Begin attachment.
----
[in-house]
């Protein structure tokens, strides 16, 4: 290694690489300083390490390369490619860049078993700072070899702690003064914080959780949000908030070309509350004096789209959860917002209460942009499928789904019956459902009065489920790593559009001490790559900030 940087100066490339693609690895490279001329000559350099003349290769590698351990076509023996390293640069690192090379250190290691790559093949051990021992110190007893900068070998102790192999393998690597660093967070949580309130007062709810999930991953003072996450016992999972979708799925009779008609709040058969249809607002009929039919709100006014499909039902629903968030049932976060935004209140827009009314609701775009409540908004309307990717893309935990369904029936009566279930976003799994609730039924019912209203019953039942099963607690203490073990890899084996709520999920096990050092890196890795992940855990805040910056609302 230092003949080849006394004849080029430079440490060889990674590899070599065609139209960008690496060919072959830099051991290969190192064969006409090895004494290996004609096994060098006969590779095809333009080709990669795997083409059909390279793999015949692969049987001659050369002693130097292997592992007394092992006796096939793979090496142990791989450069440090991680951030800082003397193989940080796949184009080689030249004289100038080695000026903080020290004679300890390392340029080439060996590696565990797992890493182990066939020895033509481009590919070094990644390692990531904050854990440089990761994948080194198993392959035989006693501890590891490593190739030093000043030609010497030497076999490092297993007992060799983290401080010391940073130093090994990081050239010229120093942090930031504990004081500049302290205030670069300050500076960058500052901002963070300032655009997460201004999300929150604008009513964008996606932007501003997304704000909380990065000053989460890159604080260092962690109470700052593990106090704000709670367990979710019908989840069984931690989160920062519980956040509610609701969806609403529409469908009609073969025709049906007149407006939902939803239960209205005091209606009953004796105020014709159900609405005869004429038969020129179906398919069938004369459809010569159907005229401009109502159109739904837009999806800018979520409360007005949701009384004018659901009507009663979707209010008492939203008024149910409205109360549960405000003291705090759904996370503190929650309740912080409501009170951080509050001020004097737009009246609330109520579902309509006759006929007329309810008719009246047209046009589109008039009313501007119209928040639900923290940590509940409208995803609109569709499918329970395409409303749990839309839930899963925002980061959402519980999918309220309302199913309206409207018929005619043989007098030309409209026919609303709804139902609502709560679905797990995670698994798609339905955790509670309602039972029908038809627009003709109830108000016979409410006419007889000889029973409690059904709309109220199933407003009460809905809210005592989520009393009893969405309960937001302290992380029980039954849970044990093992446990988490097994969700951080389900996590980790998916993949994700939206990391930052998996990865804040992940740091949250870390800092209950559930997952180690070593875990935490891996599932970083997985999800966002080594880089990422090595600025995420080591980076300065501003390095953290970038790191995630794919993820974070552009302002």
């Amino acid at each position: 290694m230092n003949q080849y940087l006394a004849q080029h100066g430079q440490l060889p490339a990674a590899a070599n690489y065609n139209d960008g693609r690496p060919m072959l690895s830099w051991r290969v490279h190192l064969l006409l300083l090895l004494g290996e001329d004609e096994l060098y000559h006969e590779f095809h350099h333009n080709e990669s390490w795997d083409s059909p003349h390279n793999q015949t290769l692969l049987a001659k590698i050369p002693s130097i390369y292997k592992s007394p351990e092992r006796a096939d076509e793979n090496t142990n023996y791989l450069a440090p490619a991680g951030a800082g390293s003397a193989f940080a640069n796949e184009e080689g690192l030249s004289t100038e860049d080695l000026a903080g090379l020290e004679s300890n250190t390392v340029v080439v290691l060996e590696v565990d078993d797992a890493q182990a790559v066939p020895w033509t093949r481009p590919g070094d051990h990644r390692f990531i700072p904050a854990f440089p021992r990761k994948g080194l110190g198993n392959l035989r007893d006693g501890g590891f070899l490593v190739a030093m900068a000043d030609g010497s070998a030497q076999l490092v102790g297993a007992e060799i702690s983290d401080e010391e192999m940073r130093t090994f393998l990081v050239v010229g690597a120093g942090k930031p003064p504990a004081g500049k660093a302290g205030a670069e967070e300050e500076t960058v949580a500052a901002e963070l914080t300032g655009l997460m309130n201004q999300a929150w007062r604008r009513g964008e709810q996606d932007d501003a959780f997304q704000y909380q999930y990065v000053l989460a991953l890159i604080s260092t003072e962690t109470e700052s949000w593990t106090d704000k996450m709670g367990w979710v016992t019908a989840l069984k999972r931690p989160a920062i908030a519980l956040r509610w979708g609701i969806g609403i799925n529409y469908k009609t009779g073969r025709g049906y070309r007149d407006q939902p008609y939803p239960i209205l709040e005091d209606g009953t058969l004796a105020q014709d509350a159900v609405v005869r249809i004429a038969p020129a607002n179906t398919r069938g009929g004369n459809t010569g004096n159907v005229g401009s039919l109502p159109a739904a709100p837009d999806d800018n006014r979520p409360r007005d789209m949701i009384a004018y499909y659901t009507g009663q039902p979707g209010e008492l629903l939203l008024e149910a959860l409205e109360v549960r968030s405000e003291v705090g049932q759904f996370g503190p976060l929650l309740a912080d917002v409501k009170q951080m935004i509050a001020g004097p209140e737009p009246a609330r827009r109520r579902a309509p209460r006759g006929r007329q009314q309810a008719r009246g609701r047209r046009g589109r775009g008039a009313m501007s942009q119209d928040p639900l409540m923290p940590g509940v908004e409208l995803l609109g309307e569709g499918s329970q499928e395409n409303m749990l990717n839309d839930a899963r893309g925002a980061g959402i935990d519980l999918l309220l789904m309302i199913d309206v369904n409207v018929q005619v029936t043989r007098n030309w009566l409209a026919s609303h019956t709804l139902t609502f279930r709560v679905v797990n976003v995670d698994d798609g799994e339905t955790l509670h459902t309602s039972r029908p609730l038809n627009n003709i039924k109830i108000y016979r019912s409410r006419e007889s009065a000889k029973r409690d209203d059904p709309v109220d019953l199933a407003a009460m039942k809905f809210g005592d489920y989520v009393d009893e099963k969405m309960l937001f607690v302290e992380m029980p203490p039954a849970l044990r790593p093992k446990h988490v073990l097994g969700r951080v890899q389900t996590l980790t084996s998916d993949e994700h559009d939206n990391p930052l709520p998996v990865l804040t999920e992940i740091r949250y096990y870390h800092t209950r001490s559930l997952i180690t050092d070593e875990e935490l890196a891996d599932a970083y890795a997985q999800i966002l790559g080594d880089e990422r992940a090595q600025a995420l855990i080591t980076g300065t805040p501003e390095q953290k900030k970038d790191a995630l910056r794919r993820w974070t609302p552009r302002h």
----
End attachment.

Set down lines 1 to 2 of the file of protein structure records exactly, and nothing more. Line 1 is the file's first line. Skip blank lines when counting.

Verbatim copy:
[in-house]
């Protein structure tokens, strides 16, 4: 290694690489300083390490390369490619860049078993700072070899702690003064914080959780949000908030070309509350004096789209959860917002209460942009499928789904019956459902009065489920790593559009001490790559900030 940087100066490339693609690895490279001329000559350099003349290769590698351990076509023996390293640069690192090379250190290691790559093949051990021992110190007893900068070998102790192999393998690597660093967070949580309130007062709810999930991953003072996450016992999972979708799925009779008609709040058969249809607002009929039919709100006014499909039902629903968030049932976060935004209140827009009314609701775009409540908004309307990717893309935990369904029936009566279930976003799994609730039924019912209203019953039942099963607690203490073990890899084996709520999920096990050092890196890795992940855990805040910056609302 230092003949080849006394004849080029430079440490060889990674590899070599065609139209960008690496060919072959830099051991290969190192064969006409090895004494290996004609096994060098006969590779095809333009080709990669795997083409059909390279793999015949692969049987001659050369002693130097292997592992007394092992006796096939793979090496142990791989450069440090991680951030800082003397193989940080796949184009080689030249004289100038080695000026903080020290004679300890390392340029080439060996590696565990797992890493182990066939020895033509481009590919070094990644390692990531904050854990440089990761994948080194198993392959035989006693501890590891490593190739030093000043030609010497030497076999490092297993007992060799983290401080010391940073130093090994990081050239010229120093942090930031504990004081500049302290205030670069300050500076960058500052901002963070300032655009997460201004999300929150604008009513964008996606932007501003997304704000909380990065000053989460890159604080260092962690109470700052593990106090704000709670367990979710019908989840069984931690989160920062519980956040509610609701969806609403529409469908009609073969025709049906007149407006939902939803239960209205005091209606009953004796105020014709159900609405005869004429038969020129179906398919069938004369459809010569159907005229401009109502159109739904837009999806800018979520409360007005949701009384004018659901009507009663979707209010008492939203008024149910409205109360549960405000003291705090759904996370503190929650309740912080409501009170951080509050001020004097737009009246609330109520579902309509006759006929007329309810008719009246047209046009589109008039009313501007119209928040639900923290940590509940409208995803609109569709499918329970395409409303749990839309839930899963925002980061959402519980999918309220309302199913309206409207018929005619043989007098030309409209026919609303709804139902609502709560679905797990995670698994798609339905955790509670309602039972029908038809627009003709109830108000016979409410006419007889000889029973409690059904709309109220199933407003009460809905809210005592989520009393009893969405309960937001302290992380029980039954849970044990093992446990988490097994969700951080389900996590980790998916993949994700939206990391930052998996990865804040992940740091949250870390800092209950559930997952180690070593875990935490891996599932970083997985999800966002080594880089990422090595600025995420080591980076300065501003390095953290970038790191995630794919993820974070552009302002």